2017-02-12 / Insight

‘Love is love’ no matter who you love

Same-sex couple embarks on February project
BY PHIL FOLEY
810-452-2616 •


Imlay City photographer Steve Teets looks over photos of his niece, Nichole and her children, and Josh Fortuna and Michael Hendrickson, a same-sex couple that is friends with Teets and his husband, Jeffery Hart. Hart and Teets have created a photo display, “Love is Love,” to celebrate love in all its forms. 
Photo by Phil Foley Imlay City photographer Steve Teets looks over photos of his niece, Nichole and her children, and Josh Fortuna and Michael Hendrickson, a same-sex couple that is friends with Teets and his husband, Jeffery Hart. Hart and Teets have created a photo display, “Love is Love,” to celebrate love in all its forms. Photo by Phil Foley IMLAY CITY — Most people in Imlay City who know Steve Teets and Jeffery Hart refer to them simply as “the boys.”

They didn’t wait for the U.S. Supreme Court ruling in 2015 upholding a 2014 U.S. District Court decision declaring Michigan’s constitutional ban on same-sex marriages in violation of the U.S. Constitution — paving the way for a flood of gay marriages nationwide. The couple exchanged vows in the backyard of the old McKinley Hotel, which serves both as their home and houses Hart’s business, Somewhere in Time, just four days after the U.S. District Court in Cincinnati began hearing arguments in DeBoer v. Snyder.


Steve Teets shows off a sign to promote the “Love is Love” campaign he and his husband, Jeffery Hart, came up with after a trip to Washington last month. Concerned by what they see as a shift in national attitudes, the couple decided they needed to do something to promote love and acceptance. 
Photo by Phil Foley Steve Teets shows off a sign to promote the “Love is Love” campaign he and his husband, Jeffery Hart, came up with after a trip to Washington last month. Concerned by what they see as a shift in national attitudes, the couple decided they needed to do something to promote love and acceptance. Photo by Phil Foley Not long after the U.S. Supreme Court upheld same-sex marriages Teets and Hart drove to the county clerk’s office in Lapeer and made official what they already knew in their hearts.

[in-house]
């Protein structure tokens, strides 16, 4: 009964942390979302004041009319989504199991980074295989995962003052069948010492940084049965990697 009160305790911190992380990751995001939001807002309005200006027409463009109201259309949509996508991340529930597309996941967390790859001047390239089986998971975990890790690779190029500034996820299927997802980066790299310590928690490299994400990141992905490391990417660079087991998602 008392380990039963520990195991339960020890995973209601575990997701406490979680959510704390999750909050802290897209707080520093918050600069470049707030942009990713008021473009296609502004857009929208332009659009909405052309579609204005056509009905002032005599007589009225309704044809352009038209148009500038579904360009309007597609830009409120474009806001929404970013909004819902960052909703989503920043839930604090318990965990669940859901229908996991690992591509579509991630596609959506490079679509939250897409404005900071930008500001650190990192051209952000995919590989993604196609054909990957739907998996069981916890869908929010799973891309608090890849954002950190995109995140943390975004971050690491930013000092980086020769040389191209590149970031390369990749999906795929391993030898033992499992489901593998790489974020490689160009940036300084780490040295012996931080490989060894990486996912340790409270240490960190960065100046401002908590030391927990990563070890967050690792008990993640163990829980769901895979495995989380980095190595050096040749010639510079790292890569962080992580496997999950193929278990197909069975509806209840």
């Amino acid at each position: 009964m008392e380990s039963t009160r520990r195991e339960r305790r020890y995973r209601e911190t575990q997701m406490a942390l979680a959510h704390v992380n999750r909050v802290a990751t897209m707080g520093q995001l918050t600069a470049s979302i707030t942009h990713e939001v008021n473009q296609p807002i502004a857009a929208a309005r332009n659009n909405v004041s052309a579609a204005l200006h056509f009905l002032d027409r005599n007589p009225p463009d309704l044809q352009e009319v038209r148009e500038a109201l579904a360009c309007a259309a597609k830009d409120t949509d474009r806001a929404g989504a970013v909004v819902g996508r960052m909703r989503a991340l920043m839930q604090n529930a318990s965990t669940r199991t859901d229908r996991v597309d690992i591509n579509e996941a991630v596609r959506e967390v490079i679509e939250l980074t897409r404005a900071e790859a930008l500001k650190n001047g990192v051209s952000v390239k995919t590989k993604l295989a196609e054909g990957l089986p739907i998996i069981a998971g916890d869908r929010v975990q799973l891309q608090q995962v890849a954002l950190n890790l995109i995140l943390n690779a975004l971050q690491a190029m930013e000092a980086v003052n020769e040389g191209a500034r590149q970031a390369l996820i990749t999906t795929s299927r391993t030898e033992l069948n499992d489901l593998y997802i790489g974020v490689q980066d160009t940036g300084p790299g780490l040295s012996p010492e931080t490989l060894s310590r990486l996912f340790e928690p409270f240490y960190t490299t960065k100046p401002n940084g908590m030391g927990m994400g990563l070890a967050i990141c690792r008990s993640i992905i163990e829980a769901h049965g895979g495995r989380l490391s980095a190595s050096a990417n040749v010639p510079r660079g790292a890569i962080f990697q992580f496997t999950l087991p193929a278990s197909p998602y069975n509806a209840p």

However, while in Washington for a protest march last month, Teets said they became concerned that “the freedoms we’ve worked so hard for are going to be stripped away.”

While President Donald Trump has given mixed messages about gay rights both during the campaign and since his inauguration, Teets, Hart and others like them have a growing worry that the Trump administration will be hostile toward them.

Standing on the steps of the Supreme Court, Teets said, Hart suggested, “Let’s do something for love in February.” He said they decided they wanted to do something that “encompassed love in all its forms.”

They settled on doing black and white portraits of people in love. Teets said they decided on black and white prints because they felt it minimized the differences between people. “We’re all the same on the inside,” Teets said. “Regardless of our nationality, race or gender, we all bleed red.”

Hart added, “We have made so many great advancements in equal rights recently, and yet there is still so much hate in the world towards people who some feel are ‘different.’ Love is the answer, love has no boundaries, knows no age, sexual orientation, race, or religion. So I get asked the question of what is love? It’s pretty simple...Love is Love.”

“Being gay and married is a scary thing now,” Teets said.

The couple set about recruiting a group of friends who represent different forms of love.

There’s Frank and Barb Demske, whose office is just down the street. They’re both rabid football fans — he roots for the University of Michigan, while she cheers for Michigan State. Teets’ niece, Nichole Teets, is a single mom. She was photographed with her children Kylah Teets and Jayden Hall.

Renee Jackson is minister at United Methodist Church in Imlay City. She came in with her husband, Dabney. So did Margaret Guerrero DeLuca, her husband, Joe, and their children Daniella and Diego. They encompass traditional couples.

Josh Fortuna of Sterling Heights and Michael Hendrickson of Pontiac are a gay couple Teets and Hart have known for years.

Possibly the most unique example of love in their collection is Richelle Martin. Until she lost more than half her body size and discovered who she was inside, she was known as “Big Rich,” a fixture are the Eastern Michigan State Fair and a sidekick of Ian Kempf. Teets said she’s an example of loving and accepting yourself for who you really are.

Teets hung the six portraits in the front window of the studio alongside a large red and white sign proclaiming “Love is Love.” He and Hart also created a Facebook page of the same name,

Through the rest of the month Teets and Hart will offer photo sitting at a fifth their usual fee and add portraits to their Facebook page.

They want people to understand that the most important thing about love is that love is love no matter who you are or who you love.

Return to top

Copyright © 2009-2018 The County Press, All Rights Reserved

Click here for the E-Edition
2017-02-12 digital edition

Unrestricted access available to web site subscribers

Subscribers to the County Press newspaper can now purchase the complete online and E-Edition of the paper for as little as $5 for three months. If you want a six month subscription to the online edition it is $10 and a full year can be purchased for $20.

Non-subscribers can sign up for the online version for $15 for three months, $30 for six months and $60 for an annual subscription.